Good morning! Your boss probably can’t see your screen while you’re working from home, which means you have my permission to ignore those spreadsheets and play video games.
Today’s newsletter is all about some of my favorite childhood games. I always loved the chance to visit the computer in my parent’s bedroom. It was like witnessing alchemy; a giant IBM-compatible box of metal and plastic turned electricity and big floppy disks into sharp synths and colorful scenes.
Thanks to the Internet Archive, all of these games are now available for free and can be played in the browser. So, in no particular order, here’s a little playlist to get you through the week.
Treasure Mountain! (1990)
Super Solvers Treasure Mountain, by The Learning Company, is a game about stealing precious artifacts from a peaceful society of elves who you must imprison to steal secrets from. I don’t remember actually learning much from this game except for how to oppress a joyful species of diminutive humanoids, but it has a banging soundtrack, and can keep you occupied for quite a while.
The Colonel’s Bequest (1989)
This game straight up gave me nightmares for years. It’s sort of like a playable version of Knives Out, except the mansion is trying to kill you. I died a lot, including in a scene where I got murdered in the shower, Psycho style. Nope. Close program. Time for more Treasure Mountain!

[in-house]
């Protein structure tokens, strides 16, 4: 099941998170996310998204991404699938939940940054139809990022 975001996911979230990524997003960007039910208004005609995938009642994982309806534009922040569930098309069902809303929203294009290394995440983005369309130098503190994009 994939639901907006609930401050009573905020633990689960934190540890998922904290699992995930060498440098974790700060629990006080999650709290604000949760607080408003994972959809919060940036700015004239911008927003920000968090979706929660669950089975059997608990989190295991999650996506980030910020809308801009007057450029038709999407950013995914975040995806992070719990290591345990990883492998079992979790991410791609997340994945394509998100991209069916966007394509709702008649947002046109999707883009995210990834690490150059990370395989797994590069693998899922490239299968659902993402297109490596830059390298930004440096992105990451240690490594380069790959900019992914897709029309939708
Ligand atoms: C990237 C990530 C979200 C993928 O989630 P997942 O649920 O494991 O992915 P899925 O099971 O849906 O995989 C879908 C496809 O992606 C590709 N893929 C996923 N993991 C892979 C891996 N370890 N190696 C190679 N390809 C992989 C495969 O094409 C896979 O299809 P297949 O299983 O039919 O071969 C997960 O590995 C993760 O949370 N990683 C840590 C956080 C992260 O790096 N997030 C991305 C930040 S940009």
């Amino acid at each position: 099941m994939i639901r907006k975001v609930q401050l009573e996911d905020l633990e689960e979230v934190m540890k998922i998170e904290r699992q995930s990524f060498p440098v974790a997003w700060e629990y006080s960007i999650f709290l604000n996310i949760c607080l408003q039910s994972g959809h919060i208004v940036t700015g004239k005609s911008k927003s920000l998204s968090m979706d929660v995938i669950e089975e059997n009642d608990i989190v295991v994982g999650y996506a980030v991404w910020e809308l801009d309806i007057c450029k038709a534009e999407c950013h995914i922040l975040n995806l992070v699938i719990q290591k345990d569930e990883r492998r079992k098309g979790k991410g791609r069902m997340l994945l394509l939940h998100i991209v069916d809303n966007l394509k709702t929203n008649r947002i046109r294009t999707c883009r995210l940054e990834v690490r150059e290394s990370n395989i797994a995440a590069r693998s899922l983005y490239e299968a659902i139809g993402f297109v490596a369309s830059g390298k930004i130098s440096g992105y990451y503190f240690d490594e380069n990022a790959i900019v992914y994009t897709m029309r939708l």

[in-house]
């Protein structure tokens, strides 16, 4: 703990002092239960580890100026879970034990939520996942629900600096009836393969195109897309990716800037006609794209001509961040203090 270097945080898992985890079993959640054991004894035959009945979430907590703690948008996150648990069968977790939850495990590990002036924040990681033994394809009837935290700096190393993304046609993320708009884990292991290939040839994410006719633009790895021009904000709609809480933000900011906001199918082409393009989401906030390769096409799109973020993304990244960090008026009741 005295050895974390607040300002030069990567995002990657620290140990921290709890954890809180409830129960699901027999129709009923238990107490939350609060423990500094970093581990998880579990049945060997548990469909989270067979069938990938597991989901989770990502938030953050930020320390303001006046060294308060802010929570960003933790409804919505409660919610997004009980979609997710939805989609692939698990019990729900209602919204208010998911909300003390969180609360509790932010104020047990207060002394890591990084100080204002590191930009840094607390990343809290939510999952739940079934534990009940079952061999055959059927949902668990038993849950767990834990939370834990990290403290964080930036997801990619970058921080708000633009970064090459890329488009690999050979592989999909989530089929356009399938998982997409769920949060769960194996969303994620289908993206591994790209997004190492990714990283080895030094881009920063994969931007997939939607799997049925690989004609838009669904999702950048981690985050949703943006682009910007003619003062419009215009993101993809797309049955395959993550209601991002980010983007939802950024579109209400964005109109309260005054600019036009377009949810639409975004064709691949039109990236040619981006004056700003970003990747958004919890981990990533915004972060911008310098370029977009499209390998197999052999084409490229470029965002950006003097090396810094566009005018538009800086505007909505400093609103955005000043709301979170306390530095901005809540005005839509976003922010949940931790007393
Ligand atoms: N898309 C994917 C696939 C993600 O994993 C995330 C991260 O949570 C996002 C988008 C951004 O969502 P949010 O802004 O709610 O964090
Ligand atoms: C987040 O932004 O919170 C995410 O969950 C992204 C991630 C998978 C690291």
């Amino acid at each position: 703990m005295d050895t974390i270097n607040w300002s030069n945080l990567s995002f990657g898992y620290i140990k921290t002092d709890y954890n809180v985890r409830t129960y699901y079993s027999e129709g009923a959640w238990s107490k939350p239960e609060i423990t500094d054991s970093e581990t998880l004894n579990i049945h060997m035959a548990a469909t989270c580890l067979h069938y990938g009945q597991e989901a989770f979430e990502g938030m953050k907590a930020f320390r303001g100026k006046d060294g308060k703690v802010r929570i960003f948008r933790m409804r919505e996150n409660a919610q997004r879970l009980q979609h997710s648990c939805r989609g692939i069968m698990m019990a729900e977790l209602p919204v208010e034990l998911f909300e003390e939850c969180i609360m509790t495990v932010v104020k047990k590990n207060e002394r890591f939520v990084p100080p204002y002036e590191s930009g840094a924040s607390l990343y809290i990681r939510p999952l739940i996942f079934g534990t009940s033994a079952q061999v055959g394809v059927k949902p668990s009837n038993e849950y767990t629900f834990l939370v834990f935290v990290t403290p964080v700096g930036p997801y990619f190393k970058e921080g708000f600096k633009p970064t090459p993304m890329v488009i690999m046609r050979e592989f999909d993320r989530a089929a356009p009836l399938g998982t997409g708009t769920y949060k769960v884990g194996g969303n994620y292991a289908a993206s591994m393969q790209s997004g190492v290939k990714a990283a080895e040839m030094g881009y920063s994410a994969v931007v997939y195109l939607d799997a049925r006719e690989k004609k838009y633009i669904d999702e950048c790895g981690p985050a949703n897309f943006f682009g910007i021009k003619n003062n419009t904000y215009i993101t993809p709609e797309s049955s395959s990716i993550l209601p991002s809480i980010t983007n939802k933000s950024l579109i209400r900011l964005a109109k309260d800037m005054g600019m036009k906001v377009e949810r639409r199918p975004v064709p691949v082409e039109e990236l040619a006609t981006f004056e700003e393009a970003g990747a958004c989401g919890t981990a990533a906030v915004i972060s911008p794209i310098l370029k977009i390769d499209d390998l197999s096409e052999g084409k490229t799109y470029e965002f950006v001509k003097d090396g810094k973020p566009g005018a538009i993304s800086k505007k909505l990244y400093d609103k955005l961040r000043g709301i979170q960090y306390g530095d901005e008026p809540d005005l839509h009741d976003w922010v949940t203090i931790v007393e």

This is the first rougelike game I ever played, and it was captivating — though brutally difficult. Set in a distant post-apocalyptic future, you must delve dungeons and find artifacts to defeat various bosses with curious names, including Gilligan, Buzz Aldrin, and the Grinch. If the mutant alligators don’t get you, the radiation will.
The Adventures of Captain Comic (1988)
I think my dad liked this game because it inexplicably begins with a synth version of the Marines’ Hymn. The game has nothing to do with the US Marines; it’s a side-scrolling platformer where you have to recover treasure (sound familiar?) and defend yourself from space birds. Anyway, my mom loved it.
Hero’s Quest (1989)
Later renamed Quest for Glory, this is probably the first D&D-like roleplaying game I got sucked into, long before I knew what Dungeons & Dragons was. Filled with pitfalls and danger that scared the living daylights out of me, I was nonetheless amazed by the game’s apparent depth.
(Note: this one I couldn’t find on the Internet Archive, but it is available on Playclassic.)